France in need of 'shock therapy' and lower taxes

 

Paris

France needs “shock” therapy to break its downward economic spiral, including a substantial cut in payroll taxes, the government was told today.

A dire official report by the former boss of Airbus and the French railways – hotly disputed even before it was presented – suggests 22 remedies to restore France's collapsing competitive position in Europe and the world.

Louis Gallois, one of France's most respected businessmen, said that the country needed a "competitiveness shock … to stop the slide [and] the stagnation", which has lost 750,000 industrial jobs in a decade.

Mr Gallois proposed a €30bn (£24bn) cut in the high payroll taxes paid by employers and employees to finance the welfare state. The shortfall should be made up by other income and consumption taxes but largely by cuts in spending, he said.

The Gallois report, which was commissioned after the left won the spring and summer elections, presents President François Hollande, right, and his Prime Minister, Jean-Marc Ayrault, with a serious dilemma. Mr Hollande has rejected advance talk of shock economic treatment and called for a "pact on increased competitiveness" to be negotiated by unions and employers.

The President's poll ratings have slumped into the mid-30s, partly because he is accused by both right and left of dithering in the face of rising unemployment and a stagnant economy. But the Gallois report, by placing the emphasis on cutting social charges, is likely to deepen, rather than ease, tensions between unions and employers.

Payroll taxes or social charges which fund unemployment pay, healthcare and pensions, add 40 per cent to the average French wage bill. Cuts in these taxes have long been championed by the right but little has been done by successive centre-right governments. A sharp cut in taxes is dismissed by most trade union leaders as an attack on the welfare state.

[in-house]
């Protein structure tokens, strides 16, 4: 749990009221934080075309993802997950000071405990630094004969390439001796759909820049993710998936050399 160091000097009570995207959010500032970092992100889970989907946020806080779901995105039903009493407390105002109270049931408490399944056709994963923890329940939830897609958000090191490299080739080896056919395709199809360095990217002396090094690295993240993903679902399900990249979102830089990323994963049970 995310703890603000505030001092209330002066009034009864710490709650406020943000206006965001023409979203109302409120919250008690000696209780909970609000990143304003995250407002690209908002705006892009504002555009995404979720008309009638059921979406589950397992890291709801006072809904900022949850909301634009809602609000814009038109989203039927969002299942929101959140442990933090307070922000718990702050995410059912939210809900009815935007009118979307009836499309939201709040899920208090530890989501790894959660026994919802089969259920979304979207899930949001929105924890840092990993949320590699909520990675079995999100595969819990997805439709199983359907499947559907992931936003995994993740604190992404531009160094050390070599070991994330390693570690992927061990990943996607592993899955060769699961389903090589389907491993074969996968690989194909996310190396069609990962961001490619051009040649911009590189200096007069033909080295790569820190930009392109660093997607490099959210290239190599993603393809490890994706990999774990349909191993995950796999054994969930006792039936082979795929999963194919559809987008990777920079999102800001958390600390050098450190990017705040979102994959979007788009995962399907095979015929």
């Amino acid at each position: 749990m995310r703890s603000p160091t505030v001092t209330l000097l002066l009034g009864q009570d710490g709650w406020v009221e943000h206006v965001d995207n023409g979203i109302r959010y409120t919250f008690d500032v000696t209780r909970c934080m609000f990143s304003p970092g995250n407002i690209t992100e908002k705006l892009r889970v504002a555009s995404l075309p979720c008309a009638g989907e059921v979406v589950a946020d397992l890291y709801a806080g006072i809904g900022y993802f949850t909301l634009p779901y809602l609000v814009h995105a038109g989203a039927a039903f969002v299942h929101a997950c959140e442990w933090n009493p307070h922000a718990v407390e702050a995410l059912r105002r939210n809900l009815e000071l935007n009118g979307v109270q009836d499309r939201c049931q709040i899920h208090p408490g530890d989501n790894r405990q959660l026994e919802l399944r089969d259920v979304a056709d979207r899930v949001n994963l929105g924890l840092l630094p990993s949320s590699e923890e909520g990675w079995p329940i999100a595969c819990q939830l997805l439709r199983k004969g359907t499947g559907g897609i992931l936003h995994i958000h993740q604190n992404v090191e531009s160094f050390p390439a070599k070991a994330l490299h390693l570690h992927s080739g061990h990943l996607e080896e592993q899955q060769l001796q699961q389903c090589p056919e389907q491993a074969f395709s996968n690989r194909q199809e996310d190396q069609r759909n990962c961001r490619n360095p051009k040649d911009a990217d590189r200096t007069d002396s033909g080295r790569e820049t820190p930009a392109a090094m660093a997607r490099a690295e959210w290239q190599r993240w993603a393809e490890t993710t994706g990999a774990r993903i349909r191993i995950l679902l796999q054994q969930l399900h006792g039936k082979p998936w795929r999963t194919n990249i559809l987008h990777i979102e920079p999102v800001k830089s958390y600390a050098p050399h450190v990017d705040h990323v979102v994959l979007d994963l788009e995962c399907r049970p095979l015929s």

Mr Gallois said that €30bn, the equivalent of 1.5 per cent of GDP, should be chopped from the total payroll bill – €20bn from employers' contributions and €10bn from payments by employees. His report also called, less controversially, for government action to boost research and good design; more democracy in the workplace; more public-private investment partnerships; and a relaxation of red tape for small businesses.

One other proposal in the Gallois report will be deeply controversial, however. He suggests that France, which has few energy resources of its own, cannot afford to ignore its vast potential reserves of "shale" gas. Mr Hollande has already ruled out licences for the underground explosions needed to release these reserves.

The retreat of French industrial strength, which began in the 1970s, has accelerated in the past decade and has now reached a "critical level", the report says. France has lost competitive ground compared with Germany but also compared with Sweden and Italy.

Senior members of the government will meet today for a first "seminar" to discuss the report.

News
people